WASHINGTON -- The future of Donald Trump's presidency could ride on what Alabama Republicans do at the polls on Tuesday.
If Trump's favored candidate, Sen. Luther Strange, wins after trailing in recent polls, the president can claim that he still can work magic with the GOP base. But if challenger Roy Moore, a former Alabama Supreme Court chief justice, wins the primary, Trump and the party will have to fight harder to get things done.
Strange, 64, was appointed to the U.S. Senate after Trump picked then Sen. Jeff Sessions to be his attorney general.
It was a messy appointment. Strange, the Alabama attorney general, had been investigating then-Gov. Robert Bentley for improperly using state funds to cover up an extramarital affair. Shortly after naming Strange to succeed Sessions, Bentley pleaded guilty to two misdemeanors and resigned in a deal that spared him jail time.
Moore, 70, carries a different kind of baggage. Known as the "Ten Commandments judge," he became a national figure in the 1990s when he refused a court order to remove a plaque of the Ten Commandments from his county bench. He rode his notoriety to become the state Supreme Court's chief justice in 2000 and again defied a court order to remove a large granite slab with the Ten Commandments, leading to his removal from the court. In 2012, voters returned Moore to head the high court again, a position he lost in 2016 after he directed judges not to issue marriage licenses to same-sex couples.
Trump endorsed Strange in August, despite the stiff challenge presented by a crowded primary field. In the Aug. 15 primary, Strange finished second, with 33 percent of the vote to Moore's 39 percent.
The GOP establishment prefers Strange to Moore because they think he has a better chance against Democrat Doug Jones, a former federal prosecutor who could draw moderate Republican votes in the Dec. 12 general election.
Trump told voters at a Strange rally in Huntsville Friday night, if Strange wins the primary, he will "definitely win," But if Moore wins the primary, "Roy has a very good chance of not winning in the general election."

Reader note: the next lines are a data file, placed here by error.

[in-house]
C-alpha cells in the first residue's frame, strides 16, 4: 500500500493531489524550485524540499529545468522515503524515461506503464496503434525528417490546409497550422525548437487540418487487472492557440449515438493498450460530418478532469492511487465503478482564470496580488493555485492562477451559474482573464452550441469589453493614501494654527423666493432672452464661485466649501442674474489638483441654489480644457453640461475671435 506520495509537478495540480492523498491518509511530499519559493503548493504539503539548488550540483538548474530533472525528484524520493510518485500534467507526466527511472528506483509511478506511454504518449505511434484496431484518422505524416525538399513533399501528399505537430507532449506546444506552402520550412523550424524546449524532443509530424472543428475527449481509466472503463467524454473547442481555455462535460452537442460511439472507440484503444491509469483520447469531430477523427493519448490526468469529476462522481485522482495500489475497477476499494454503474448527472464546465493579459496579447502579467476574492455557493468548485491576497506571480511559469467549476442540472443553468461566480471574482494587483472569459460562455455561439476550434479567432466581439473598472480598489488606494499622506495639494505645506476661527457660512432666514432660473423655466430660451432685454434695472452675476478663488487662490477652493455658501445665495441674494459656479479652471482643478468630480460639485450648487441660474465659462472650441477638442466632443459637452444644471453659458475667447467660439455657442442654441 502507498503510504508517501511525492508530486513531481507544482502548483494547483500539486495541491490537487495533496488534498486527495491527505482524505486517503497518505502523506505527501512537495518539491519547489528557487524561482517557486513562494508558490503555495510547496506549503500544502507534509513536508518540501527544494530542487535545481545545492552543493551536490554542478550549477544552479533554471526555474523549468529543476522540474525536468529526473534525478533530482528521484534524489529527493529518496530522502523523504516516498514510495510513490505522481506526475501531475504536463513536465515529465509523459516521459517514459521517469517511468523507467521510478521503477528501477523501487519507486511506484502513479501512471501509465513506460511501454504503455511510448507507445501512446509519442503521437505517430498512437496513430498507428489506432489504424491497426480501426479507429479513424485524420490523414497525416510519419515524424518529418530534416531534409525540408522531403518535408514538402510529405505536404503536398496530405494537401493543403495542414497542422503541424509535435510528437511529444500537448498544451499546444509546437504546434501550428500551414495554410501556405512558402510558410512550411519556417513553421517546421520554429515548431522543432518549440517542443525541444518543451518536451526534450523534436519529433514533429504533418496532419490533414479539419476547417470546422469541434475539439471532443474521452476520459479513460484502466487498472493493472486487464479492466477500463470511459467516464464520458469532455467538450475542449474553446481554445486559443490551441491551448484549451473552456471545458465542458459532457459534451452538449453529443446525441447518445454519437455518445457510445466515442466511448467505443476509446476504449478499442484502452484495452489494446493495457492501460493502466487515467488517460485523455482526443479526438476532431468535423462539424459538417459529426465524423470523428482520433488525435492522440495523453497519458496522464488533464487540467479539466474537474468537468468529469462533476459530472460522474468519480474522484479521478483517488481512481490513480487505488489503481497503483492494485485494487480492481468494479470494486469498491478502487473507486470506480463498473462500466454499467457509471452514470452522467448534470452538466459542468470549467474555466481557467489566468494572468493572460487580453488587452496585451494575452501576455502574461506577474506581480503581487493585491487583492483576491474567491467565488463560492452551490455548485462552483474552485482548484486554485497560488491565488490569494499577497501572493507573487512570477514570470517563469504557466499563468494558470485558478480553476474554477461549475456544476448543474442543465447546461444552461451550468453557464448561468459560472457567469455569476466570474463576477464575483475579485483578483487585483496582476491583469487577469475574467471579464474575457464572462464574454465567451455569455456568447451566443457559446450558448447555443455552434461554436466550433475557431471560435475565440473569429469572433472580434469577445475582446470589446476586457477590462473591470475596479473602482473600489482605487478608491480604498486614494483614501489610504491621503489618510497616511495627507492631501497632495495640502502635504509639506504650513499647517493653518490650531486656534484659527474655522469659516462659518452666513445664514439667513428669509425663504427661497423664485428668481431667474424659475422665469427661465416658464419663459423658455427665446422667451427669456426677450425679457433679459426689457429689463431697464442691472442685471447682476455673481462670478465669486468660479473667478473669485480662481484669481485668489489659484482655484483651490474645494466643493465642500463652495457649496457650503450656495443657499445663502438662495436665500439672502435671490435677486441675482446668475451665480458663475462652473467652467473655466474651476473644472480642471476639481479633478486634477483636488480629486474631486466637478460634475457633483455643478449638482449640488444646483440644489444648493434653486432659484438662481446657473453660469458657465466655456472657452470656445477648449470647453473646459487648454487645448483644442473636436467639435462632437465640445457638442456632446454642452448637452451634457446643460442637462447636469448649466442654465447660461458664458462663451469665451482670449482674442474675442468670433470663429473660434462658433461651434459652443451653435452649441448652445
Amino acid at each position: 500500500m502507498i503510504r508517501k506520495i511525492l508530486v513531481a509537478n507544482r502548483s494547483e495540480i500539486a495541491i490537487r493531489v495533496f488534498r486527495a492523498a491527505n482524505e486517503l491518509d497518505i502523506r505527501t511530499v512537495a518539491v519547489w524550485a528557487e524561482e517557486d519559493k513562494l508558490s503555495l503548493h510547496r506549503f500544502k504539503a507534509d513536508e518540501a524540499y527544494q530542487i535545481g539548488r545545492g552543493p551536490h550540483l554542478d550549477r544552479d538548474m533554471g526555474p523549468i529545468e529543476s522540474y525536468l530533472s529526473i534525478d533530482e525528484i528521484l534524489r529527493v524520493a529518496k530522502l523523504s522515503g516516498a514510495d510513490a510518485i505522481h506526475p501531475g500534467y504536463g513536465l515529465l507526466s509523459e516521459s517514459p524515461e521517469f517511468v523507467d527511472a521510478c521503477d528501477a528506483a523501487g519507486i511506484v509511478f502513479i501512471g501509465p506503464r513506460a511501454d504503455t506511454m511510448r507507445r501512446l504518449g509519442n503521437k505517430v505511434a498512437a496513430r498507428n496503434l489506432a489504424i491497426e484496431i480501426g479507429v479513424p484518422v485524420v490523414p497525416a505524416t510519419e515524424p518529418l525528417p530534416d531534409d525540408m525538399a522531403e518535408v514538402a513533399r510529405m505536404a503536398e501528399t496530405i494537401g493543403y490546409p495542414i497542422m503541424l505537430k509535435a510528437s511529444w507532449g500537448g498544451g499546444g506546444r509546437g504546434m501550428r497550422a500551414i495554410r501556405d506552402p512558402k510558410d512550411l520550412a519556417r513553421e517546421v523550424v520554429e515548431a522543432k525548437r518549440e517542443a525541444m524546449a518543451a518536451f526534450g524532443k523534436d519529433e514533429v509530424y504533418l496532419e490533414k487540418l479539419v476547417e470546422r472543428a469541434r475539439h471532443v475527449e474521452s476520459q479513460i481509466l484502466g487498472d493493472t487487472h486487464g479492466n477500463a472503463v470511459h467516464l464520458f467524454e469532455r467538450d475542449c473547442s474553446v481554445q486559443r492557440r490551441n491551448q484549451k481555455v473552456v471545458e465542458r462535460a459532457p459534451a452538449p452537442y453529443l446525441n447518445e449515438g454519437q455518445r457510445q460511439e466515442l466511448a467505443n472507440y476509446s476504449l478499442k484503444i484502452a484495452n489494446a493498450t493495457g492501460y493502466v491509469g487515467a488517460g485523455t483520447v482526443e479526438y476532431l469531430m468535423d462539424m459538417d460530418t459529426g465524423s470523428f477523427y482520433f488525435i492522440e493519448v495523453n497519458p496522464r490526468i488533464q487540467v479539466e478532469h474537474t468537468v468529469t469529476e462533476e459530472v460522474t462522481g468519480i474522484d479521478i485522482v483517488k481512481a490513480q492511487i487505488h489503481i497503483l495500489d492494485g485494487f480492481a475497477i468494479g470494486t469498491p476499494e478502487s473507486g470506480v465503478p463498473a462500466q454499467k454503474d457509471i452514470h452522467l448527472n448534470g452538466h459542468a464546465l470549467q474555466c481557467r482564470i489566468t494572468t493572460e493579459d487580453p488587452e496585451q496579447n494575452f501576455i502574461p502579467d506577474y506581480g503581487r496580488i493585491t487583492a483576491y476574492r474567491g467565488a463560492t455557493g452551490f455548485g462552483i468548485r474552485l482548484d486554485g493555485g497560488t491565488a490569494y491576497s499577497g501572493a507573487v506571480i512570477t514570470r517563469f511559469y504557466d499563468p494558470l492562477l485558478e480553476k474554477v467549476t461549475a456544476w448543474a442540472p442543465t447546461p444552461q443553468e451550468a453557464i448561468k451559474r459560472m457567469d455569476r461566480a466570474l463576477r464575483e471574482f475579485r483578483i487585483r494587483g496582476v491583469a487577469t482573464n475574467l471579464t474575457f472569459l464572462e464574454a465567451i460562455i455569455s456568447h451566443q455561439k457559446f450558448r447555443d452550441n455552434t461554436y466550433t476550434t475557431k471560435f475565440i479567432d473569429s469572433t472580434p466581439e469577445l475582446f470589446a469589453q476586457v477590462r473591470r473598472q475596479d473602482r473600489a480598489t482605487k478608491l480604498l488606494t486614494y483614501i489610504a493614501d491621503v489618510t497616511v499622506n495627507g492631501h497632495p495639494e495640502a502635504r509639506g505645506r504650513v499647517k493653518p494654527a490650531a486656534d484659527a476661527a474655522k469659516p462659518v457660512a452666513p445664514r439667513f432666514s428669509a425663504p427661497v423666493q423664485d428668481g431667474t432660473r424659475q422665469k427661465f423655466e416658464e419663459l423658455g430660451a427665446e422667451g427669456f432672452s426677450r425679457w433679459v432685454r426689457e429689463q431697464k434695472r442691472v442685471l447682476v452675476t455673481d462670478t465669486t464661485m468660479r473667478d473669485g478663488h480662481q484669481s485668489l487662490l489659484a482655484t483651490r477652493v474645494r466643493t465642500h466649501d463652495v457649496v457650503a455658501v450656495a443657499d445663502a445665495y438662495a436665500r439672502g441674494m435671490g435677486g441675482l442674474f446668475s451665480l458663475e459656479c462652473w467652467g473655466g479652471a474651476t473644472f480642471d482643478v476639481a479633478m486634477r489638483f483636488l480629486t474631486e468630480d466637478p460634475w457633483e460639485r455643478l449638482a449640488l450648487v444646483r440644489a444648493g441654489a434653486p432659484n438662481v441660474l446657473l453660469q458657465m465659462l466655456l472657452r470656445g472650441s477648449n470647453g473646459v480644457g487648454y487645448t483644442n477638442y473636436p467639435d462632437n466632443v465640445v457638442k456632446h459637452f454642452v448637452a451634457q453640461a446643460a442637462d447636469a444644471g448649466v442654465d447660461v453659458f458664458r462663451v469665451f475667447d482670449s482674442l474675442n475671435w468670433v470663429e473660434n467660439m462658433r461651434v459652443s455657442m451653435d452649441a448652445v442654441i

Democrats concur. "I'm happy about Roy Moore winning," said Paul Maslin, who polls for the Jones campaign. "That's the one chance we've got."
If the GOP loses this race, its majority would shrink to 51-49 in the Senate. That would make it harder to pass measures in the Senate that require 60 votes to earn a floor vote -- and harder still as Republican lawmakers see less reason to risk their seats for Trump's agenda.
While Trump supports Strange, former Trump chief strategist Steve Bannon, now executive chairman of Breitbart News, headed to Mobile to campaign for Moore Monday night and his Housing and Urban Development Secretary Ben Carson issued a statement supporting Moore.
"I don't view those supporting Moore as opposing Trump," said GOP strategist and CNN contributor Alice Stewart. "A lot of them were for Moore long before Trump put his support in for Strange. Everyone picked their candidate and didn't let any opposing factors change their mind."
Trump's mistake, Stewart said, was to support Strange. The president seems to concur. In his rambling Huntsville speech, Trump confessed, "I might have made a mistake," because if Strange loses the media will cover his defeat as a loss for Trump.
It was at the Huntsville rally that Trump brought up football players who won't stand for the national anthem. "Wouldn't you love to see one of these NFL owners, when somebody disrespects our flag, to say, 'Get that son of a b---- off the field right now. Out. He's fired.'"
Did Trump bring up the NFL anthem issue in order to help Strange rally the GOP base and confound the pollsters with a win?
"No, he doesn't think that way," said Maslin, the Democratic pollster, adding that he believes Trump brought up the subject to win cheers from patriotic football-loving Alabama voters
"I think he did it on purpose," agreed Henry Olsen, author of "The Working Class Republican: Ronald Reagan and the Return of Blue-Collar Conservatism." He declined to guess whether his goal was a Strange victory or a boisterous audience reaction.
Sometimes when things are going really well for Trump, he has a way of stoking a gratuitous controversy and "instinctively moves to an issue where his side would rally to him."
"Trump's got this genius for this certain type of issue," said Olsen. "The problem is that he's only got this genius for a certain type of issue."